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Library: Cite Sources

Citing Your Sources

Below you will find information about citing sources in your work. In accordance with Austin College's Academic Integrity Policy, all sources (whether print or electronic) must be cited correctly within the text of your work and in a list of works cited. Citation formats (or "styles") vary depending on the discipline. Check with your professor or reference your course syllabus if you are unsure of which style to follow.

Keep in mind, there are a variety of style manuals available for you in the library. Many are available at the Reference/Research Help Desk for in library use only, while others may be found in the Reference or Circulating Books collection. 

Why Cite Your Sources?

There are many reasons to cite the sources you use for any research assignment, whether it is a paper or presentation. Following is a list of these reasons and explanations for why citing properly is so important.

Acknowledging Others' Work

When you acknowledge an author's work, you are giving them credit for their own original ideas, research, and effort. You should always give credit to an author for their work


Maintaining Credibility

Citations show that you have researched your topic and you know what you are talking about. It also shows that you consulted credible sources during the research process.


Avoiding Plagiarism

Plagiarism includes not citing your sources, or not citing your sources properly. Learning how and when to properly cite your sources will help you avoid plagiarism.


Finding Your Sources is Easier

The readers of your paper or audience of your speech can more easily find the sources you used. This is handy in the case that they need to verify the information you used, or if they just simply wish to learn more about the topic.

How and When to Cite

Citation styles provide you the rules for formatting your citations, the paper itself, and your works cited/reference page.

APA and MLA are the two most common citation styles, but there are many others, such as Chicago, Turabian, and ACS. Citation styles vary for each discipline. Check with your professor, or reference your course syllabus or assignment, to verify which style you should use.


Sources are typically worked into your paper or speech in the following ways:

  1. Quoting -- this is when you copy a short passage from a source word for word, utilizing quotation marks around the copied text.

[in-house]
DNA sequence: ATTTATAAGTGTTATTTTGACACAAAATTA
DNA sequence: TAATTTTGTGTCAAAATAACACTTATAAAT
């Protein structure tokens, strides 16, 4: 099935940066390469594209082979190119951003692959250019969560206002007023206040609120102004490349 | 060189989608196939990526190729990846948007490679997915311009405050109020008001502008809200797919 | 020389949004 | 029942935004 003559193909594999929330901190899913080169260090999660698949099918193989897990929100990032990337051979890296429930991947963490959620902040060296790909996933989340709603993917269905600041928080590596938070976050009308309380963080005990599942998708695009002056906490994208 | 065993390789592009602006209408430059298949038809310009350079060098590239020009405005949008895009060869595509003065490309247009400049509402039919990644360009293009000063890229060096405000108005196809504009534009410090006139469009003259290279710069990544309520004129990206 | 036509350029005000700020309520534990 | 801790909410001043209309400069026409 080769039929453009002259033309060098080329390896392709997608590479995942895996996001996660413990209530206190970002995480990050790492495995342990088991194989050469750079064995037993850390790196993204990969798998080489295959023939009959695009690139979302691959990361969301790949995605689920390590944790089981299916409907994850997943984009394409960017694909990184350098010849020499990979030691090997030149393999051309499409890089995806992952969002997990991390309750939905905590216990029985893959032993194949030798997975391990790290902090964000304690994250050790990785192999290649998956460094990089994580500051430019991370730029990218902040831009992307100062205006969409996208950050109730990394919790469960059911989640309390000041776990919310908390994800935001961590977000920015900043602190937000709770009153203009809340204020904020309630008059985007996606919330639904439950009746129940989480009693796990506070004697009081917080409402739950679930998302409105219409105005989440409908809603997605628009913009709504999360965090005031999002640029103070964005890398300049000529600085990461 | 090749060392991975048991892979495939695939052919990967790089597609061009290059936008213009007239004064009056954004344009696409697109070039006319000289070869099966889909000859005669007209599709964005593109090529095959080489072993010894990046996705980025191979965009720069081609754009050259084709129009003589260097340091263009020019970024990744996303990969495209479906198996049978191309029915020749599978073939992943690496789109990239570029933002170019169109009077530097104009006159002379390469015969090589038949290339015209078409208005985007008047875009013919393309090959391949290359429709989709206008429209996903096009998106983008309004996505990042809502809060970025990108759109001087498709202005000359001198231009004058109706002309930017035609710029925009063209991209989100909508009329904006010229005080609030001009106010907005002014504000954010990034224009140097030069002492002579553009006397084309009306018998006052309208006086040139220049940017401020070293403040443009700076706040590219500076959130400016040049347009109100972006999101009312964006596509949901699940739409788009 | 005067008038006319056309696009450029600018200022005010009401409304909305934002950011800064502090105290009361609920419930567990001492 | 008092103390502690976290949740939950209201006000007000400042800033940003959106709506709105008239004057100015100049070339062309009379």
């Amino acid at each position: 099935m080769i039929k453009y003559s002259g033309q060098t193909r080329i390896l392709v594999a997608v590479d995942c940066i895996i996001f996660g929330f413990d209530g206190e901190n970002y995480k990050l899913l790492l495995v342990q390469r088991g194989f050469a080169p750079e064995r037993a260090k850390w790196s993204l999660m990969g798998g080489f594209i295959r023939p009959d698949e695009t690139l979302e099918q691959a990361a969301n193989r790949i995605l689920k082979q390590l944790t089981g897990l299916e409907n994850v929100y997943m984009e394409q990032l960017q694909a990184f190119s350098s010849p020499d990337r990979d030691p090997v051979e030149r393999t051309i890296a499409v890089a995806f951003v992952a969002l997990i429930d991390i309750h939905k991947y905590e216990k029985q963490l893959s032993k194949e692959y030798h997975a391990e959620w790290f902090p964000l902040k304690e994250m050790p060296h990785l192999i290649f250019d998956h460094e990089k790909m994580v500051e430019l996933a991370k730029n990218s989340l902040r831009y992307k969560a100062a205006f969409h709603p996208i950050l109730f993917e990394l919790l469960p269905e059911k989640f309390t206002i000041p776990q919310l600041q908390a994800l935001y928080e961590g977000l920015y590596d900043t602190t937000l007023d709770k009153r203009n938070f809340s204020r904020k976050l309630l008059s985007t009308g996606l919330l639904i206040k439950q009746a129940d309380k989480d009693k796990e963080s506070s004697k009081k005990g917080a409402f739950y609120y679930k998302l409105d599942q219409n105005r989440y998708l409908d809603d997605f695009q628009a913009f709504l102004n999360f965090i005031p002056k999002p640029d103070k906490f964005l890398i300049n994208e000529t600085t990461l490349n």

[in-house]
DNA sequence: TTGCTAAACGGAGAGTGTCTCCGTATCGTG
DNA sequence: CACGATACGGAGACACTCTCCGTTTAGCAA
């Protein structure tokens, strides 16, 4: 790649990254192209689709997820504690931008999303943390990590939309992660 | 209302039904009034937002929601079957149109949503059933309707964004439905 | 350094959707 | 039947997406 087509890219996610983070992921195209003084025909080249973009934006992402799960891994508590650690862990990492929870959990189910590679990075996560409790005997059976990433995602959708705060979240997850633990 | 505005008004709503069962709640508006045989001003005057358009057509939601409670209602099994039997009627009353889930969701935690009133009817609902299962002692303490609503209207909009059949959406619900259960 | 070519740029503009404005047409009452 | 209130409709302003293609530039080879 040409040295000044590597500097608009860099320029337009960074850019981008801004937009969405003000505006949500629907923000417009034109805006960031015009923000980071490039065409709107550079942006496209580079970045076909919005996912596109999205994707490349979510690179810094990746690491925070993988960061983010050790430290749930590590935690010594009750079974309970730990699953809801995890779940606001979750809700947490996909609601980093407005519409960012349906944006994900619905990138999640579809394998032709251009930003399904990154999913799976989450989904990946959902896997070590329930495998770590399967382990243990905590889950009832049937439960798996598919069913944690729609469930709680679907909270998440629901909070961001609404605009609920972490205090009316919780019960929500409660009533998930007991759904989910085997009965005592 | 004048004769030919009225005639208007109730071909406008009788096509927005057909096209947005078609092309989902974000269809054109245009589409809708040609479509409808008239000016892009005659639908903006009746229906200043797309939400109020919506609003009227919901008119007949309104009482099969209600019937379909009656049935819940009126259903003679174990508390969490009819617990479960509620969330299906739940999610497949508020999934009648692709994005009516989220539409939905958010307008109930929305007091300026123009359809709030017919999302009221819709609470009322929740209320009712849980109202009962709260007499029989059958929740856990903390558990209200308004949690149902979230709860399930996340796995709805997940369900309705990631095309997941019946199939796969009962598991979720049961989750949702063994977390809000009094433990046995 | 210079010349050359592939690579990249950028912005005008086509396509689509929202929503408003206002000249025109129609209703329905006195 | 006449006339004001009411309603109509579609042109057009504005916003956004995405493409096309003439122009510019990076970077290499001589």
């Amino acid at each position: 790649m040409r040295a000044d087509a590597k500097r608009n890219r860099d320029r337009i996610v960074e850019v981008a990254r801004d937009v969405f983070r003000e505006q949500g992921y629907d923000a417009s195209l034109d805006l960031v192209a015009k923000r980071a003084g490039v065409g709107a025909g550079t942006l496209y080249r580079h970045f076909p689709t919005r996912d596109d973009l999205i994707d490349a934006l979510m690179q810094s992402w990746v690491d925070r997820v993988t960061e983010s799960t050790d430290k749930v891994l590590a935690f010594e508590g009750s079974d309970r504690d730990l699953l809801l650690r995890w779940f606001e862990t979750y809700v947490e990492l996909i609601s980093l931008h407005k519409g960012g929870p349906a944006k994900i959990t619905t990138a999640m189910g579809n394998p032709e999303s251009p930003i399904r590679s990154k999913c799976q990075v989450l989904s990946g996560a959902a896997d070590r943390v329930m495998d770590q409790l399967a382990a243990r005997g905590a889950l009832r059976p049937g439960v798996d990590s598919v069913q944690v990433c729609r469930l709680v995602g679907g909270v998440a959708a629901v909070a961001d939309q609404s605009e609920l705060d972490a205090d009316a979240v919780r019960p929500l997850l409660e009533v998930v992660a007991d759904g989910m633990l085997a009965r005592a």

2. Paraphrasing -- this is when you use an idea from a source but put it into your own words. A paraphrased statement can be about as long as the original text.
  3. Summarizing -- this is when you restate the main ideas of a source in your own words. A summary is usually shorter than the original text. 


When writing a research paper, you need to cite:

  • within the paper, using in-text citations, to reference the author's work or idea
  • in the bibliography (or "reference list" / "works cited" page), which will contain the full citation for each source you used

When giving a speech or presentation, you need to cite:

  • in the bibliography, just as you would when writing a paper
  • in the speech outline, using in-text citations
  • during the speech, utilizing verbal cues such as "according to...," etc.

Library Information


Abell Library Center

900 N. Grand Avenue, Suite 6L

Sherman, TX 75090-4400

Phone: 903-813-2236

Summer 2018 Hours
Days Times
Monday 9:00 am - 4:00 pm
Tuesday 9:00 am - 4:00 pm
Wednesday 9:00 am - 4:00 pm
Thursday 9:00 am - 4:00 pm
Friday 9:00 am - 4:00 pm
Saturday CLOSED

The Purdue OWL - Online Writing Lab

The Purdue OWL is a fantastic resource for help with citing your sources if you are using APA (American Psychological Association), MLA (Modern Language Association), Chicago, or AMA (American Medical Association) styles. Detailed citation information for various types of works in a number of different formats is provided. The APA, MLA, and Chicago formatting and style guides are linked to below.

Managing Your Citations

These are some tools you may use to help you organize and cite your references:

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